The Word became flesh and made his home among us.
We have seen his glory, glory like that of a father’s only son, full of grace and truth. – John 1:14
As we come closer to Christmas, we remember that glory of the birth of Jesus not that a baby was born in a stable, but that God came to earth, born in human form. As Paul quotes one of the earliest Christian hymns in his letter to the Philippians,
6Though he was in the form of God, he did not consider being equal with God something to exploit. 7But he emptied himself by taking the form of a slave and by becoming like human beings. When he found himself in the form of a human, 8he humbled himself by becoming obedient to the point of death, even death on a cross.
– Philippians 2:6-8
The theological term for this is incarnation. God took on flesh so that he could redeem us.
In the last generation or so, we have witnessed the world changing around us. Our Church Council is learning about this as we study Carey Nieuwhof’s book Lasting Impact. Our Healthy Church Initiative Team is learning more and more about this each time we attend a workshop. This leads to the important question, how can our congregation minister to a world that has changed from what we knew in the 1950’s and continues to change?
Perhaps one part of the answer can be found as we consider the idea of incarnation. Just as God came to a world that had turned away from him, perhaps we are called to be the Body of Christ to a world that no longer has the habit of attending church every Sunday of the year.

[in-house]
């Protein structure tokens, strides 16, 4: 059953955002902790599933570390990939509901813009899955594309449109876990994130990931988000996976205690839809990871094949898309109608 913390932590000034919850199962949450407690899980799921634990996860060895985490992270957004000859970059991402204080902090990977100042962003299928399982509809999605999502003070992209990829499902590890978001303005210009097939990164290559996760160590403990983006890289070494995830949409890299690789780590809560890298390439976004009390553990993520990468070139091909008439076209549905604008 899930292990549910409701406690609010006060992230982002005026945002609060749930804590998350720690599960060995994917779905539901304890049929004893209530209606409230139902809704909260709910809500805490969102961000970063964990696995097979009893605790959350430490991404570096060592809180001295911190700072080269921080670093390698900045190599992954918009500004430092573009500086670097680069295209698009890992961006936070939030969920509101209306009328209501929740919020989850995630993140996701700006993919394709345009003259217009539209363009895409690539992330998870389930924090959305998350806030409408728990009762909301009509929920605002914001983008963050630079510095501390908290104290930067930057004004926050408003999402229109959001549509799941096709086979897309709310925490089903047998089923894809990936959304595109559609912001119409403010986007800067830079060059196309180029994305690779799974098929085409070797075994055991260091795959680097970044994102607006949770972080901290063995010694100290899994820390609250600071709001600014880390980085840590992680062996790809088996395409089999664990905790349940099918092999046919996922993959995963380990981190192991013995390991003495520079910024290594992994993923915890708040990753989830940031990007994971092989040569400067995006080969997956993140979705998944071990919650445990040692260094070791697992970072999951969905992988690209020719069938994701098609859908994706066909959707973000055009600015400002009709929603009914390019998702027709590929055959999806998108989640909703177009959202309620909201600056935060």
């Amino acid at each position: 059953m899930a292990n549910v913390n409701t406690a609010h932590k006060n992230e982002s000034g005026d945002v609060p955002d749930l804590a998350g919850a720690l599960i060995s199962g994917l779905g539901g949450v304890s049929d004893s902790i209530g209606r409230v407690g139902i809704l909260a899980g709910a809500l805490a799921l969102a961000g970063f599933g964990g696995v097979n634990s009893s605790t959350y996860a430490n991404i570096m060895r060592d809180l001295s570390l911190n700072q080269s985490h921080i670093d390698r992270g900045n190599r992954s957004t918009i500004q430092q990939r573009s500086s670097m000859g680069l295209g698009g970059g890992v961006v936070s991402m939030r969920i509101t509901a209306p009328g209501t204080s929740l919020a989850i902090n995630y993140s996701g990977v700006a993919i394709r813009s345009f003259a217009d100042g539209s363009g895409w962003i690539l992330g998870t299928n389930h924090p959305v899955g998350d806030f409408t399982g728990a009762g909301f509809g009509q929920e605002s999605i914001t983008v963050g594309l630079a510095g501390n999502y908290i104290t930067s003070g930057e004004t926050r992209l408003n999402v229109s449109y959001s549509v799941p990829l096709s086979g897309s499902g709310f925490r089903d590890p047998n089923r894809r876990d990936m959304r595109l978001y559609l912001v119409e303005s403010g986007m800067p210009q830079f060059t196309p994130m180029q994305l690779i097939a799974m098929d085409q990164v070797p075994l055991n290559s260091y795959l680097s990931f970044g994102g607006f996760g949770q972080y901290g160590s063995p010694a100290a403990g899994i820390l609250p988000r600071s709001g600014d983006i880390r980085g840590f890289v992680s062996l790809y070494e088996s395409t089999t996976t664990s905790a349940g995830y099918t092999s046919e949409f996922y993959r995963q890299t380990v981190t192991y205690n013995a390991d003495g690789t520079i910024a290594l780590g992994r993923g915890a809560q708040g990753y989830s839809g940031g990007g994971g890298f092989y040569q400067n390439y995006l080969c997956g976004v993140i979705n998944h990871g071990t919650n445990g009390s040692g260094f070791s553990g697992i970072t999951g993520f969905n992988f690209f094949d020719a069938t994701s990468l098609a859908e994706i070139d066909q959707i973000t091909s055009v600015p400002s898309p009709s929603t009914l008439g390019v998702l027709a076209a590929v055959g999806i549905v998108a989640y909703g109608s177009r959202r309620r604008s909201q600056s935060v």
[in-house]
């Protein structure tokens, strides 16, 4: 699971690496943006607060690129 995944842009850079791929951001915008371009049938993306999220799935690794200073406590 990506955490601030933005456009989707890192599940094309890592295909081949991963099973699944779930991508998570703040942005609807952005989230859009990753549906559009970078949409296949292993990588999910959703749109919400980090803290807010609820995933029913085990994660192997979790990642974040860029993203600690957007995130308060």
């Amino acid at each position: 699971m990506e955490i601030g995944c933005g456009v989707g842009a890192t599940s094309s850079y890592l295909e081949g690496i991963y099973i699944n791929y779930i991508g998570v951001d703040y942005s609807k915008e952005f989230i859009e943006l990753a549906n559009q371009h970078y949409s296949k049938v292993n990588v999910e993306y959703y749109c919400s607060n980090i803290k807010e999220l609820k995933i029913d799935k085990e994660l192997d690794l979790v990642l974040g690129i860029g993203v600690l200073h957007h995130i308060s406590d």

Churches that are being revitalized are finding out that engaging people and helping them become stronger in living out their faith is more important than dutiful attendance. This new idea of church is about being active in the world, instead of waiting for people to come inside our doors on Sunday morning.
Of course we’ve been hearing this “new” idea about the church for decades. Remember the Rethink Church initiative? (If you want to see this video again, visit www.umcfairmont.org/links) As we consider the incarnation of God into Jesus of Nazareth this Christmas season, let us consider our role of being the incarnation of the church into our community. Let’s not wait for persons to come into our church before we bless them, let’s meet them where they are!
Reggie McNeal writes in his book Missional Renaissance,
The role of the church is simply this: to bless the world. In doing this, the people of God reveal God’s heart for the world.
As we celebrate the incarnation of God in to the world this Christmas, let us be a blessing to others in the world!
May God Bless Us!